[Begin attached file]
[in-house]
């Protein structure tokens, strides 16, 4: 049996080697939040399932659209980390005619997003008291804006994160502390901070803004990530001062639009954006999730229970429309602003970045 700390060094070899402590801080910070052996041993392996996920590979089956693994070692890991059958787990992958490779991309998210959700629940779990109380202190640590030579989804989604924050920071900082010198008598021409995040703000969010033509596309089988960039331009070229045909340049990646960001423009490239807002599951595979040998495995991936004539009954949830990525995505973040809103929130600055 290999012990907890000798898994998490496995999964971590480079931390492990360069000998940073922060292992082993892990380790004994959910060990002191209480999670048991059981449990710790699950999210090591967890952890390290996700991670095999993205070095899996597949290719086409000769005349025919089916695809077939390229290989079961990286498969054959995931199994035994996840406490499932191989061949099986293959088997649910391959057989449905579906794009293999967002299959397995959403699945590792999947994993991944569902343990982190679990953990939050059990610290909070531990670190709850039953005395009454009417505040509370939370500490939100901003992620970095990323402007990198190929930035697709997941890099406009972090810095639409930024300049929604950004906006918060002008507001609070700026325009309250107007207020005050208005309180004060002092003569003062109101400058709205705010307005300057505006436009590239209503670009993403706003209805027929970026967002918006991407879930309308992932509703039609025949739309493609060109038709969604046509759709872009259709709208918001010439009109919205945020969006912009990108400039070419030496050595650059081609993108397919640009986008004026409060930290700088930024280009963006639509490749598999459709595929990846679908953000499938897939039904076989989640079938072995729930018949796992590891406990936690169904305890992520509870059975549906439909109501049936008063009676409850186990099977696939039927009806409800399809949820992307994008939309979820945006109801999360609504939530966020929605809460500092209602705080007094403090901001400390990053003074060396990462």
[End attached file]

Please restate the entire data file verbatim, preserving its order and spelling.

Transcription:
[in-house]
């Protein structure tokens, strides 16, 4: 049996080697939040399932659209980390005619997003008291804006994160502390901070803004990530001062639009954006999730229970429309602003970045 700390060094070899402590801080910070052996041993392996996920590979089956693994070692890991059958787990992958490779991309998210959700629940779990109380202190640590030579989804989604924050920071900082010198008598021409995040703000969010033509596309089988960039331009070229045909340049990646960001423009490239807002599951595979040998495995991936004539009954949830990525995505973040809103929130600055 290999012990907890000798898994998490496995999964971590480079931390492990360069000998940073922060292992082993892990380790004994959910060990002191209480999670048991059981449990710790699950999210090591967890952890390290996700991670095999993205070095899996597949290719086409000769005349025919089916695809077939390229290989079961990286498969054959995931199994035994996840406490499932191989061949099986293959088997649910391959057989449905579906794009293999967002299959397995959403699945590792999947994993991944569902343990982190679990953990939050059990610290909070531990670190709850039953005395009454009417505040509370939370500490939100901003992620970095990323402007990198190929930035697709997941890099406009972090810095639409930024300049929604950004906006918060002008507001609070700026325009309250107007207020005050208005309180004060002092003569003062109101400058709205705010307005300057505006436009590239209503670009993403706003209805027929970026967002918006991407879930309308992932509703039609025949739309493609060109038709969604046509759709872009259709709208918001010439009109919205945020969006912009990108400039070419030496050595650059081609993108397919640009986008004026409060930290700088930024280009963006639509490749598999459709595929990846679908953000499938897939039904076989989640079938072995729930018949796992590891406990936690169904305890992520509870059975549906439909109501049936008063009676409850186990099977696939039927009806409800399809949820992307994008939309979820945006109801999360609504939530966020929605809460500092209602705080007094403090901001400390990053003074060396990462």